Intrada : to Disney and beyond!
After celebrating 25 years of existence in 2011, Intrada has managed a real treat with the launch of the Disney/Intrada collection, releasing on CD for the very first time Up and The Black Hole. Such a relationship between the label and the Mickey studio is ultimately not a surprise, as the two entities are working together since the beginning of Intrada. However, the release of The Black Cauldron and The Avengers are significant and strategic events, boosting Intrada’s position in the market after the announcement of the end of Film Score Monthly. UnderScores offers you a new interview with Roger Feigelson, producer and marketing director at Intrada.
Can you take us back to the roots of your relationship with Disney, in 1987, with Goldsmith’s Night Crossing?
It was the first Disney score we went after. At the time, Jerry Goldsmith’s Night Crossing was my favorite unreleased score by Goldsmith. Actually, I think it was my favorite unreleased score. I wasn’t with Intrada at the time, but certainly encouraged Doug Fake to pursue it. He called Disney and since no one had ever asked to do a catalogue soundtrack from them before, they weren’t sure what to do. «You want to do what? Is that a new film?» Eventually, it all worked out and Night Crossing became our first Disney album. So once we became a bit of a known entity to them, it was a little easier to do some of their more current projects, like Honey, I Blew Up The Kid by Bruce Broughton.
For a few years, Intrada released Disney titles like Horner’s A Far Off Place in 1993 and the expanded version of Night Crossing in 1994. These releases stopped in the mid-90’s. Why?
Most of that was before my time, but at the time the union didn’t have their historic new use rates structure, which made catalog releases recorded in the U.S. very expensive. Night Crossing had been recorded in England, but most of the stuff was recorded in the U.S. so we didn’t have these discounted fees and they were just too expensive to pursue. Until the union created the historic rates, catalog releases were quite uncommon if recorded in the U.S.
More than a decade later, in 2008, Intrada renewed the partnership with Disney with the milestone release of Goldsmith’s Baby, Secret Of The Lost Legend, followed the next year with Horner’s Honey, I Shrunk The Kids and Something Wicked This Way Comes. How were you finally able to release these scores?
The union fee change was part of it. The other challenge arose, since it was so long since we’d done Night Crossing : the people had changed and we needed to re-educate them why it was such a good idea to do it and get them back on board. Ultimately Disney was more enthusiastic than I could have ever hoped and I’m really grateful to them for giving us this opportunity.
In 2011, Intrada released the CD of Giacchino’s Academy-Award winning score from Up. It was the first time that an independent record company released a CD from a Disney animated film since Mancini’s The Great Mouse Detective. How did you manage such an important achievement?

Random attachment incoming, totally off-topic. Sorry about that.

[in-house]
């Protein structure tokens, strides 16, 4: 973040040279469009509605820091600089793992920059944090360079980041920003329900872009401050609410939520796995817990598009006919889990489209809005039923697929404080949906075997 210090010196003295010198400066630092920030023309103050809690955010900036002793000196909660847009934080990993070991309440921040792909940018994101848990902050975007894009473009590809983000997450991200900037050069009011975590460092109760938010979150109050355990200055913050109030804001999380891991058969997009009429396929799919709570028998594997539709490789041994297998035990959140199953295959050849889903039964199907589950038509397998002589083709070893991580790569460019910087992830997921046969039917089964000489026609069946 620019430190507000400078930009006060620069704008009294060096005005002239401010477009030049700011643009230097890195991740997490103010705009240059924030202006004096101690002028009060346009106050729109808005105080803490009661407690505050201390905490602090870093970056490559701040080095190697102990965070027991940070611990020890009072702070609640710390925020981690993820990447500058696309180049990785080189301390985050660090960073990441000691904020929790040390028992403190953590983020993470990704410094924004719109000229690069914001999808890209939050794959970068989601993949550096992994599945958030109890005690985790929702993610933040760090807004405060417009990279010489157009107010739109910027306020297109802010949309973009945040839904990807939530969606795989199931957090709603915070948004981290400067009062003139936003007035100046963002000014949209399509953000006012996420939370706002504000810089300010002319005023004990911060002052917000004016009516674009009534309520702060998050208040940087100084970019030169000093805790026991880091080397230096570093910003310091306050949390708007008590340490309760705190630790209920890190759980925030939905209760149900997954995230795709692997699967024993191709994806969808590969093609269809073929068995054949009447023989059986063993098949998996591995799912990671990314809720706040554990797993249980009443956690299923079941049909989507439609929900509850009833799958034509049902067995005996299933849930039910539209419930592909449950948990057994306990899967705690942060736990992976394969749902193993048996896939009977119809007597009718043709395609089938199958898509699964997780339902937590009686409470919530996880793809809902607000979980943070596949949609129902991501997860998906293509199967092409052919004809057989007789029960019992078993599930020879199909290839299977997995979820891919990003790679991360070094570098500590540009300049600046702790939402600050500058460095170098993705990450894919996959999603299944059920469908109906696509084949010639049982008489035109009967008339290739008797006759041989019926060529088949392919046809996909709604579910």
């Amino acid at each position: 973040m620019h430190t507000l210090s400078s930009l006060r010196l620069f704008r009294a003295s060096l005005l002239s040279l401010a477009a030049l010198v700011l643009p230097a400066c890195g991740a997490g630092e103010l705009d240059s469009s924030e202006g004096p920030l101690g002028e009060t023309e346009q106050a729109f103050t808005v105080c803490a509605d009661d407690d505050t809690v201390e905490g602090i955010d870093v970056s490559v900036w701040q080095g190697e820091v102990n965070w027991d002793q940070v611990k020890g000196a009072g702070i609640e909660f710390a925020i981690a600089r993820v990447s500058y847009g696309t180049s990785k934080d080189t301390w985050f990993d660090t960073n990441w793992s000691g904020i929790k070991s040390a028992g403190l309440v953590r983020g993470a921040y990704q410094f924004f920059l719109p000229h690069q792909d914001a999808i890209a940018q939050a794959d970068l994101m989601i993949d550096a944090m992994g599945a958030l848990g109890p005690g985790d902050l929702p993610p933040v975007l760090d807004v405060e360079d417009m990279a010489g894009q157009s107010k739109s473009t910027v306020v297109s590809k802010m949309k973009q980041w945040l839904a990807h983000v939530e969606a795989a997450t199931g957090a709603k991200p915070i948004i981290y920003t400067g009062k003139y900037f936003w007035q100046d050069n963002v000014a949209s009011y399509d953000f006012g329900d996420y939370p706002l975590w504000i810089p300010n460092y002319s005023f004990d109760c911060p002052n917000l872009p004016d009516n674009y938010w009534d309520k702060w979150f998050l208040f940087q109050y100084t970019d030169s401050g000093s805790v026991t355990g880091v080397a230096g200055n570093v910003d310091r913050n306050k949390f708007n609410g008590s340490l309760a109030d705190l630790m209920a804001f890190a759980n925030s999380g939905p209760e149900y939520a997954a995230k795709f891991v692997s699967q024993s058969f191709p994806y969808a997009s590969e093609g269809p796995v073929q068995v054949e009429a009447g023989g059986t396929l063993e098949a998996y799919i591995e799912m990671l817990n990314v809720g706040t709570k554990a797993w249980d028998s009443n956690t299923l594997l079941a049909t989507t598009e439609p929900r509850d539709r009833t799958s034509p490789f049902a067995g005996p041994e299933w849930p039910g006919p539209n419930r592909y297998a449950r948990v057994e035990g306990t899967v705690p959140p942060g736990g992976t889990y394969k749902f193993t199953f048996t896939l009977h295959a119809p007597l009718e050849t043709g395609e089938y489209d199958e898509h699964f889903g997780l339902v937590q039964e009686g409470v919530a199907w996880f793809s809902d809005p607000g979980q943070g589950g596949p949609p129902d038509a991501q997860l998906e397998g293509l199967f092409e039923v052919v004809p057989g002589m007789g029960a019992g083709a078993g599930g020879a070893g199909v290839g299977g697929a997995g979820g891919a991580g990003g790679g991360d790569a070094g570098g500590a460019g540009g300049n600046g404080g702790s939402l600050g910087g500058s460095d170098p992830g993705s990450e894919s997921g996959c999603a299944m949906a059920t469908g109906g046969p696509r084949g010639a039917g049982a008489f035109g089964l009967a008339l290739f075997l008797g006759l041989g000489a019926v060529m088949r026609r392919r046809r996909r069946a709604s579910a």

They actually approached us. They decided they really wanted to see a physical product of some of their albums, but have slowly been moving their business to a download only model. I imagine they’d seen the quality of the previous albums that we’d done with them and also felt that we were proficient at reaching the audience interested in this kind of music, that we could get it out to collectors. So they would produce the albums and then we would take them to market.
Beside this new venture called Disney/Intrada, Intrada continues to develop its own projects with live-action movies such as John Scott’s Shoot To Kill and more recently with Poledouris’ & Zimmer’s scores for White Fang. When you’re working on those releases, are you dealing with a different branch of Disney?
No, it’s many of the same people. And Randy is in fact very instrumental in helping find musical sources for us. We have our own list of titles we want to release and he has his list of titles he wants to do and we discuss which goes where. Of course, if they want to have it co-branded, I’m not in the position to argue with them (laughs). If they don’t want to make it, we produce it by ourselves. Either way is a win-win for collectors!
At first, Intrada produced physical releases of already download-only releases: Up, The Black Hole, 20,000 Leagues Under The Sea and Toy Story 3. For some of these, the content was the same, but for others, it was reworked…
Up and Toy Story 3 were produced by the composers : that’s the program they wanted for the CD. For The Black Hole, it was produced in 1979, so we knew it was designed for a market that is different than the one we sell to today. And of course there was so much good music not on that original album that we really wanted to see that one expanded. 20,000 Leagues Under The Sea is pretty comprehensive and they released it with what was available. We’re always encouraging expansions when it’s possible.
Then you released an entirely unreleased score from a major animated movie, Elmer Bernstein’s The Black Cauldron. Does this release mean that Disney is more confident with Intrada now?
I don’t think so, we talked about that title early on, even before the co-branded series came up. We wanted to do it and so did Randy. We talked about the animated titles when we were doing Baby : Secret Of The Lost Legend and titles like that. At the time they didn’t want to license the animated stuff. But with the co-branded line, they retain a lot of control over those properties.
There are no songs in The Black Cauldron, but most of their other animated movies feature songs…
Having songs or not in the score is not the issue : if they want it out, whether or not the title has been done before, anything is possible.
A Disney Park compilation CD appears to be highly requested by collectors. Did you ever talk with Randy Thornton about it?
Yes. Yes we did.
Last year, a prestigious boxset dedicated to the collaboration between Burton and Elfman was released. It contains an expanded version of The Nightmare Before Christmas, originally released by Walt Disney Records in 1993. Does the existence of this box prevents the re-release of The Nightmare Before Christmas on the Disney/Intrada line?
It’s not a title we discussed and there’s already the album out there, which could be problematic. But there’s so much other stuff that hasn’t been tapped, it’s not a high priority right now.
Your latest release with Disney is Alan Silvestri’s score for The Avengers, in a longer version on CD than the digital release. This is the first time since the beginning of the venture with Disney that Intrada releases a contemporary score…